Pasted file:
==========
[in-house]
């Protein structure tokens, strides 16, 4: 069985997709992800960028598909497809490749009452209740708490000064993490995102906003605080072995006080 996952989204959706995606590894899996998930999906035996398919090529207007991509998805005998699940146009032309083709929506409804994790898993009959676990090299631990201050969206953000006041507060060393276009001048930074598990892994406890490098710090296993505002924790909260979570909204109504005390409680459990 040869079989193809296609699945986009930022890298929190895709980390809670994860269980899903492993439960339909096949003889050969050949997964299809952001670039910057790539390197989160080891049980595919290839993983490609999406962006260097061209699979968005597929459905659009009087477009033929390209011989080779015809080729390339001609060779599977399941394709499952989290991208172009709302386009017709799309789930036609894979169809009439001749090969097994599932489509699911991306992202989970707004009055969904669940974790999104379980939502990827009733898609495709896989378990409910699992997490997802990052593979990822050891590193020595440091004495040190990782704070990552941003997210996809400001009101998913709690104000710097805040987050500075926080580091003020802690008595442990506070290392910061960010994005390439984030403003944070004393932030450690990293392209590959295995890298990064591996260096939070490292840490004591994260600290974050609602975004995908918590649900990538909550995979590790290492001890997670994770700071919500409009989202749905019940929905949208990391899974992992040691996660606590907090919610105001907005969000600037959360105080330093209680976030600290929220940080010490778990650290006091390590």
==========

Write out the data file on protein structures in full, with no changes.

[in-house]
């Protein structure tokens, strides 16, 4: 069985997709992800960028598909497809490749009452209740708490000064993490995102906003605080072995006080 996952989204959706995606590894899996998930999906035996398919090529207007991509998805005998699940146009032309083709929506409804994790898993009959676990090299631990201050969206953000006041507060060393276009001048930074598990892994406890490098710090296993505002924790909260979570909204109504005390409680459990 040869079989193809296609699945986009930022890298929190895709980390809670994860269980899903492993439960339909096949003889050969050949997964299809952001670039910057790539390197989160080891049980595919290839993983490609999406962006260097061209699979968005597929459905659009009087477009033929390209011989080779015809080729390339001609060779599977399941394709499952989290991208172009709302386009017709799309789930036609894979169809009439001749090969097994599932489509699911991306992202989970707004009055969904669940974790999104379980939502990827009733898609495709896989378990409910699992997490997802990052593979990822050891590193020595440091004495040190990782704070990552941003997210996809400001009101998913709690104000710097805040987050500075926080580091003020802690008595442990506070290392910061960010994005390439984030403003944070004393932030450690990293392209590959295995890298990064591996260096939070490292840490004591994260600290974050609602975004995908918590649900990538909550995979590790290492001890997670994770700071919500409009989202749905019940929905949208990391899974992992040691996660606590907090919610105001907005969000600037959360105080330093209680976030600290929220940080010490778990650290006091390590």